Dealing With a Runaway Team
A new PM recently reached out to me for advice about a situation he was having on his project. It was a traditional, waterfall model and he had built a plan in conjunction with his team. But now that the work was underway, the team wasn’t following that plan—and it wasn’t listening to the PM when he tried to get team members back on track. They were still working hard, and things were still moving forward, but not in accordance with the plan. What was going on here with this “runaway” team?
This may be a more extreme example, but the situation is not actually that unusual. I can think of multiple situations from my own projects where the work done didn’t follow the original plan, and there are almost always good reasons for that. The challenge for new project managers is figuring out those reasons and correcting things. And they do need correcting; the work done can’t be completely separate from the plan for an extended period or you will have no insight into how things are going.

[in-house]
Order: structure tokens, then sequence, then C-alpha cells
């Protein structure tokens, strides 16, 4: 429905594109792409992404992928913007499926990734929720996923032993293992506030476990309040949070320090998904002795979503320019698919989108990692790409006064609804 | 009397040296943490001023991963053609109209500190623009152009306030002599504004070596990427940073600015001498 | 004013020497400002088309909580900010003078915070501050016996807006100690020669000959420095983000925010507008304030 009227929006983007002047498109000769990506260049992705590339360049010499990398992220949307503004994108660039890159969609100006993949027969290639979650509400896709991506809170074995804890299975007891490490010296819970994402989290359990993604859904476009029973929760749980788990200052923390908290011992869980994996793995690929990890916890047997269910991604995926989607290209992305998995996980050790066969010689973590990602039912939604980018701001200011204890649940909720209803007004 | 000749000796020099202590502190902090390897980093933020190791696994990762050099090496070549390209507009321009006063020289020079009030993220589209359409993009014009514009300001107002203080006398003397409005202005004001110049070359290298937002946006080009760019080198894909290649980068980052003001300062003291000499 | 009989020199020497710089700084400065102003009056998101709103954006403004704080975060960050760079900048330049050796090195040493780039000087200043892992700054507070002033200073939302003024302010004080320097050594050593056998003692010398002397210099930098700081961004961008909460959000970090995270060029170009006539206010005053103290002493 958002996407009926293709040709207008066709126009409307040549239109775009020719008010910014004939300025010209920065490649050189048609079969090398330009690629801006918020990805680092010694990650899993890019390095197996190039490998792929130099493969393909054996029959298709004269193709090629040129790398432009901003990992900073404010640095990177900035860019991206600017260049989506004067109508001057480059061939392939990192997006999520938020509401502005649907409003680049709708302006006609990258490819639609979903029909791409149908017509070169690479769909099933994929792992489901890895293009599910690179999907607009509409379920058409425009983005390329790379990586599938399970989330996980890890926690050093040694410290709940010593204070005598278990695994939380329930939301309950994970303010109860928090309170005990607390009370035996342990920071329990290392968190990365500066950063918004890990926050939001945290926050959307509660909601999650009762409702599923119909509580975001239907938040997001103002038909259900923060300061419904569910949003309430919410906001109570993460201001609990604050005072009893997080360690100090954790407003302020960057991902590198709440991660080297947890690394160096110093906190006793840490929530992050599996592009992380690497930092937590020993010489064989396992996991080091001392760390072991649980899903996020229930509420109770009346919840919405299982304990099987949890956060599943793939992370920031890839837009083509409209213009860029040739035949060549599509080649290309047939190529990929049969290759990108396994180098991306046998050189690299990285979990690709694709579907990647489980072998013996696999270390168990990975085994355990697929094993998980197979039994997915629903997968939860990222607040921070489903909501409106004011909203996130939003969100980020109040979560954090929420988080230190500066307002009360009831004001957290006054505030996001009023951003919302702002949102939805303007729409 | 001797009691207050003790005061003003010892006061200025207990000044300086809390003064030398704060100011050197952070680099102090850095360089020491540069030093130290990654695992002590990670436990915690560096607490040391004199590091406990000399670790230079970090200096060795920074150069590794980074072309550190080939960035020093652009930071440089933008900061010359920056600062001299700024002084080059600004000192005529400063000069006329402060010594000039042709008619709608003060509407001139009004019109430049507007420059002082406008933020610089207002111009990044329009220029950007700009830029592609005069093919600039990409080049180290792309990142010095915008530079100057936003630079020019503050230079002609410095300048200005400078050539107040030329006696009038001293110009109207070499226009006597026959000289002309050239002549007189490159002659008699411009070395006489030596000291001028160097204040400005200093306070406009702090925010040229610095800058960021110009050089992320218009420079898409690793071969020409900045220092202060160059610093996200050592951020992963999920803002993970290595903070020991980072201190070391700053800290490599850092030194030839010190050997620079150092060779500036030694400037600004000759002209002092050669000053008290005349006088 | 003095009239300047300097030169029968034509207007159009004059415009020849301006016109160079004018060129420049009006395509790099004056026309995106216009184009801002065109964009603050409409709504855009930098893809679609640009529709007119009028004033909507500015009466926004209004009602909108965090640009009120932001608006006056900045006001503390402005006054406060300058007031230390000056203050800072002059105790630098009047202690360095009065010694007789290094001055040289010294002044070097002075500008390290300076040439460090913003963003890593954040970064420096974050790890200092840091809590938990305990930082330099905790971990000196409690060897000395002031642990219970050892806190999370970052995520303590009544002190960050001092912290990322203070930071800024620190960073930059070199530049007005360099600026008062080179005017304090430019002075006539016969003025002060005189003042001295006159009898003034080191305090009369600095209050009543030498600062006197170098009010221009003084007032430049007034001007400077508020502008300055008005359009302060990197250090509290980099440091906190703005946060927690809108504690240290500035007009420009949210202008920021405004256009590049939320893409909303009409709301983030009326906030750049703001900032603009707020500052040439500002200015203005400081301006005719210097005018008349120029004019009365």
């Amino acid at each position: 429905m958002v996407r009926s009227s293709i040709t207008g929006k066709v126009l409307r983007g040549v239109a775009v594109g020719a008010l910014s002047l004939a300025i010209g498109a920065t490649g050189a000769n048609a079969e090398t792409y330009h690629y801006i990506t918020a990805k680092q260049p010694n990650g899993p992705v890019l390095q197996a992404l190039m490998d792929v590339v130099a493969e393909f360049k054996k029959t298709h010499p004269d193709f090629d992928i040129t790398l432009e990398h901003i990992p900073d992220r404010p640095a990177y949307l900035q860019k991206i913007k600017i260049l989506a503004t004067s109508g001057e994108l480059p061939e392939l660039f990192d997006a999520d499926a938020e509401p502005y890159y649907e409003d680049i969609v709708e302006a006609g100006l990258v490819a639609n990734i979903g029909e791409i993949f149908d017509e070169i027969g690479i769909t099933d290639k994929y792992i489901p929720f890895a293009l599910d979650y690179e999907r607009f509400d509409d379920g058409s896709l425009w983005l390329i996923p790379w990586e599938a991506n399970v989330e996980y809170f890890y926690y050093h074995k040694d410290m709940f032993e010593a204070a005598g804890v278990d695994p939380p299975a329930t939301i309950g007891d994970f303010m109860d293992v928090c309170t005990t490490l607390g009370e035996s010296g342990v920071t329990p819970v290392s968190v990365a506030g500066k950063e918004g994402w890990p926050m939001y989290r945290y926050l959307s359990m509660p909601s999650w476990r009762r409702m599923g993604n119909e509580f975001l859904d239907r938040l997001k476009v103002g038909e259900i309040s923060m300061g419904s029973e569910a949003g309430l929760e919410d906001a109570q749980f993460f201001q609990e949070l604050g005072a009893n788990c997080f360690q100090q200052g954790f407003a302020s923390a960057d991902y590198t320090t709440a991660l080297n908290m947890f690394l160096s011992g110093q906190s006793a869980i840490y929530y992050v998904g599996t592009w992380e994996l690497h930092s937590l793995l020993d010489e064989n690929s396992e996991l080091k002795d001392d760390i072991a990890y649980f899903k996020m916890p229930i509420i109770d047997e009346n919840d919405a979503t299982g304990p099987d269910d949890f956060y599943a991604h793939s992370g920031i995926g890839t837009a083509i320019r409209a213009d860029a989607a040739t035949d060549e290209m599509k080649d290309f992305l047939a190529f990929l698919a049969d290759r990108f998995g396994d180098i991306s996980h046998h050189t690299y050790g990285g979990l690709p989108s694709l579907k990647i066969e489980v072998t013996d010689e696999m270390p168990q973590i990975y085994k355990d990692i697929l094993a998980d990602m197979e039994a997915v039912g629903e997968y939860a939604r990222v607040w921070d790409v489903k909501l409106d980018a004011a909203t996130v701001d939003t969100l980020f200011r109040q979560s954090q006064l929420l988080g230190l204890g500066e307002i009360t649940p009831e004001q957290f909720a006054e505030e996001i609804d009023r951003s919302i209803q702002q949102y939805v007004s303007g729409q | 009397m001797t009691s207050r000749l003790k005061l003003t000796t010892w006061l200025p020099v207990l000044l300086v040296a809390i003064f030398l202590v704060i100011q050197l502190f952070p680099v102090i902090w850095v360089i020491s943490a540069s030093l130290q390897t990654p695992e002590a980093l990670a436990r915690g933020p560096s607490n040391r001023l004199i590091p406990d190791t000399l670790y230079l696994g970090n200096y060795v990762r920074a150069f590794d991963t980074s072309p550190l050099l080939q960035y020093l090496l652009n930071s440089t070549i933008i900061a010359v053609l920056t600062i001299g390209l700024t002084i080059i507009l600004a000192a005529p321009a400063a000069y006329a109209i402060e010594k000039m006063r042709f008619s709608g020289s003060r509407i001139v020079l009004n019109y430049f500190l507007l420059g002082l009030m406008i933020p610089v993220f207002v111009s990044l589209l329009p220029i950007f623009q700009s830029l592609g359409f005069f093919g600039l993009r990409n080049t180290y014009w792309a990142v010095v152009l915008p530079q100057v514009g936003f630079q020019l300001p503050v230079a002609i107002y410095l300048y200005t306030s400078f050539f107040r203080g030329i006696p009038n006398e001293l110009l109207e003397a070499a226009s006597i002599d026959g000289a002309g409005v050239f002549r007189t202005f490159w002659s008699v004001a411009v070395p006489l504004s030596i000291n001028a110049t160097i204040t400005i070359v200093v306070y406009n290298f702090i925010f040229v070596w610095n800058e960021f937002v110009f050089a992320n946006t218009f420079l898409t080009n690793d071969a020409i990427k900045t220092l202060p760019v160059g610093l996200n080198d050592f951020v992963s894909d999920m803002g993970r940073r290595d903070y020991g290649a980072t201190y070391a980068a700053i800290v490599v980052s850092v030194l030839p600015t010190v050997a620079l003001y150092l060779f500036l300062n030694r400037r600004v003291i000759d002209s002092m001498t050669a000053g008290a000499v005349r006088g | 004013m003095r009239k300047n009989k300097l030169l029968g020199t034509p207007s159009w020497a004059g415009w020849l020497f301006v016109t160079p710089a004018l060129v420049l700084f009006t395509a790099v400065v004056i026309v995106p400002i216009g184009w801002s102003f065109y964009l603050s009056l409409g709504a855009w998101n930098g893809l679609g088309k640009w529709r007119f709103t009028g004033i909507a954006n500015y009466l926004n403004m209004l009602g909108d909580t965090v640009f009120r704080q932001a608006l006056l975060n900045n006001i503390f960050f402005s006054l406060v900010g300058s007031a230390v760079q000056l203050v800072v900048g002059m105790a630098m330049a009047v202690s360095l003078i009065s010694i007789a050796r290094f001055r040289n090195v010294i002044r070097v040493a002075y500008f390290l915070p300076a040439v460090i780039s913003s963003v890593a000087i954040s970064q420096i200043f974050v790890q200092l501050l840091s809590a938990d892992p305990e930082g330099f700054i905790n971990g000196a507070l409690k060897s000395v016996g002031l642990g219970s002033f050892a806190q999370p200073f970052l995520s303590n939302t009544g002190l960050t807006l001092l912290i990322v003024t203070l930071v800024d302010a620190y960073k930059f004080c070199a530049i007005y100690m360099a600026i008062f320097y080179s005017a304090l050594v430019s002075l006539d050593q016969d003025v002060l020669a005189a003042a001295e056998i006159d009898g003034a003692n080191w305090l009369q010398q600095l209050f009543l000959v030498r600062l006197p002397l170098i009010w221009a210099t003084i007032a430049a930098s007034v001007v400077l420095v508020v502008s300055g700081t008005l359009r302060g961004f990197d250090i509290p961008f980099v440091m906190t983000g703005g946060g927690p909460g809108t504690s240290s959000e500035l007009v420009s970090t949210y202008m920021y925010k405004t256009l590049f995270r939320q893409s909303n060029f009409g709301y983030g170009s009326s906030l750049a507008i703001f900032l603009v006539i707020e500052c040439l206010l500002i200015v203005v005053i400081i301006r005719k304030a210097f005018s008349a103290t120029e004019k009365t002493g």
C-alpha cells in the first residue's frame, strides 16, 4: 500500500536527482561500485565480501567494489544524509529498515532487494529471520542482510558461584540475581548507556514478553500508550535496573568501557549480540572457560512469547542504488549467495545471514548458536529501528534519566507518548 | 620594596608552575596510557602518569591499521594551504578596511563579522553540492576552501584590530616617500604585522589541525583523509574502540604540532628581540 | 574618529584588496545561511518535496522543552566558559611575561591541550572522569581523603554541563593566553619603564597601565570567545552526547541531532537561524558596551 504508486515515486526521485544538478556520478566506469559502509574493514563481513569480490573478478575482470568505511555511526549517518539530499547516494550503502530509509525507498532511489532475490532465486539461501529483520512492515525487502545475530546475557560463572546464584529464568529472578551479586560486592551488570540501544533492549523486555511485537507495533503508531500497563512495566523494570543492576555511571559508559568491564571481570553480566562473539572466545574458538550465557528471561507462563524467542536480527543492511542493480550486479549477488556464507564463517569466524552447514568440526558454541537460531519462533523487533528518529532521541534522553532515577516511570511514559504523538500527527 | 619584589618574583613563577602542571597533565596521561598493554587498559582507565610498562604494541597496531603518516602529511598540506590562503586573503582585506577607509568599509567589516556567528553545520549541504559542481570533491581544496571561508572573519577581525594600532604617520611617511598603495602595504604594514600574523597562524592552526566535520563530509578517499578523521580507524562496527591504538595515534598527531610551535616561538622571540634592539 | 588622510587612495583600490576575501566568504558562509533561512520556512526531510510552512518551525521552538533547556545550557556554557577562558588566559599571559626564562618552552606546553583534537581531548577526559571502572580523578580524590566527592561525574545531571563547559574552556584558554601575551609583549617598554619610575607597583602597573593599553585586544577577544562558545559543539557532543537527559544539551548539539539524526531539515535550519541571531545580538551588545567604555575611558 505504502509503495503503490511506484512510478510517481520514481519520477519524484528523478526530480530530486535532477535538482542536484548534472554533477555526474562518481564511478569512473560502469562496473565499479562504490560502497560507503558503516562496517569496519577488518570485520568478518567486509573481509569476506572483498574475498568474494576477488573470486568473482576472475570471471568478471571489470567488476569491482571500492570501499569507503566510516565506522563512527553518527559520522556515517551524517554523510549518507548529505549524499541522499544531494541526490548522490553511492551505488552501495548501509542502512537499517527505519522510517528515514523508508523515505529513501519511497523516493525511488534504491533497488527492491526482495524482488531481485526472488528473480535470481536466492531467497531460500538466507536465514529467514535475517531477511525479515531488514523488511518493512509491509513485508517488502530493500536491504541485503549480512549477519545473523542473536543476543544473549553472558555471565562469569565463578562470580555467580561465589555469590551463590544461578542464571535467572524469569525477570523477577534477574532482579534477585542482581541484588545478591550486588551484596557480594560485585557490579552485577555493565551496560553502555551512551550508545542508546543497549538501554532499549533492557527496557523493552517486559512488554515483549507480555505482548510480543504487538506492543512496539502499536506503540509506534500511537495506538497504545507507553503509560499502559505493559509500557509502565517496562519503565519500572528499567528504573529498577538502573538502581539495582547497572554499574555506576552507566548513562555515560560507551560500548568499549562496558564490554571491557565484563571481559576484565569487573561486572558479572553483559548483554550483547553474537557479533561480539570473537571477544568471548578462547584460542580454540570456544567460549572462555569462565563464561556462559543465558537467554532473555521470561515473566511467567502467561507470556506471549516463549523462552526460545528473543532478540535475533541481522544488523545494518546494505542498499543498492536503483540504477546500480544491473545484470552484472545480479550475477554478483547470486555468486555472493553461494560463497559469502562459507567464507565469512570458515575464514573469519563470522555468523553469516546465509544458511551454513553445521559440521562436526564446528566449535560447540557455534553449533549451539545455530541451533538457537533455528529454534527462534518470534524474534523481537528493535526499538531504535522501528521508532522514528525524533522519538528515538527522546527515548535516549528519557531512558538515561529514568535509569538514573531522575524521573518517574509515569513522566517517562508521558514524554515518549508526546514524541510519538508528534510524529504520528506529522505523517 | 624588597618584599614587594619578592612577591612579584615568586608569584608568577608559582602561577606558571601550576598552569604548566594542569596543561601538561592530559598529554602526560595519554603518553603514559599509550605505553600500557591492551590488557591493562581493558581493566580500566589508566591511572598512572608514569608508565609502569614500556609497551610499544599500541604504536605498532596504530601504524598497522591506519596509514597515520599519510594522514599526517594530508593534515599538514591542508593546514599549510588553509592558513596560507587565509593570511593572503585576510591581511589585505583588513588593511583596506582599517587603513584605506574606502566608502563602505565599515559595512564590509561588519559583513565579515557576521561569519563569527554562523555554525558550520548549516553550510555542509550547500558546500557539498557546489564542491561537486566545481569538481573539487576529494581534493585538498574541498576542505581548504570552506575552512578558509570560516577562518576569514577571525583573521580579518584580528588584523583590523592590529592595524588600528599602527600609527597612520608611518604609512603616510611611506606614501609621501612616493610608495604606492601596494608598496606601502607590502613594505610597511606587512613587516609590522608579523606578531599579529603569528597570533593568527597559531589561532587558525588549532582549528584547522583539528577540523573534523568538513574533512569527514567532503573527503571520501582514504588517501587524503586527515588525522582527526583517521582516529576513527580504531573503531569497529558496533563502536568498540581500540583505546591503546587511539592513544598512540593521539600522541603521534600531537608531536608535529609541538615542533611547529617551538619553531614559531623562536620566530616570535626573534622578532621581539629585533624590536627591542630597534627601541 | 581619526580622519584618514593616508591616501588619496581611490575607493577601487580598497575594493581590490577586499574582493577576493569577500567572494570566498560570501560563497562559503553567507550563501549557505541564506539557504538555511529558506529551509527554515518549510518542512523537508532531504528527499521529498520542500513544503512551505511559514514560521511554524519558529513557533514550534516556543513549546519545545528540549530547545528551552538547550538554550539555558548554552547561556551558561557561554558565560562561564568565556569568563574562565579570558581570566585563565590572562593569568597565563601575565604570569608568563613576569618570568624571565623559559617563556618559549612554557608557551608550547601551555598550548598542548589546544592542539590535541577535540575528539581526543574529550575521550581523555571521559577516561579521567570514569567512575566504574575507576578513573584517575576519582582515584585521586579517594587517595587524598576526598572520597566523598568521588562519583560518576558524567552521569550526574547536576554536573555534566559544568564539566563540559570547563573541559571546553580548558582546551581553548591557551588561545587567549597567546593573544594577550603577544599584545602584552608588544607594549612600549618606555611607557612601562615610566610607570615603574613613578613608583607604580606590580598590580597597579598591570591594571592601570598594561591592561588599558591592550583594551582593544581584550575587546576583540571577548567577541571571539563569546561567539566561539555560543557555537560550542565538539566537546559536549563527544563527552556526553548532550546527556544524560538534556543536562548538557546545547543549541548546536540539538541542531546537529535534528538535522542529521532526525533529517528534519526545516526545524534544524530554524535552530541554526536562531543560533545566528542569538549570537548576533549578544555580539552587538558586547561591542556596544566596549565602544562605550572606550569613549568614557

Assume the plan is the problem
When this situation arises, it’s natural to try and correct the behavior of the team, but that’s usually the wrong approach. Teams don’t go out of their way to do things wrong, or to cause problems for the project. If they are not following the plan—especially when multiple team members are involved
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"We are ashamed of everything that is real about us; ashamed of ourselves, of our relatives, of our incomes, of our accents, of our opinions, of our experience, just as we are ashamed of our naked skins."
- George Bernard Shaw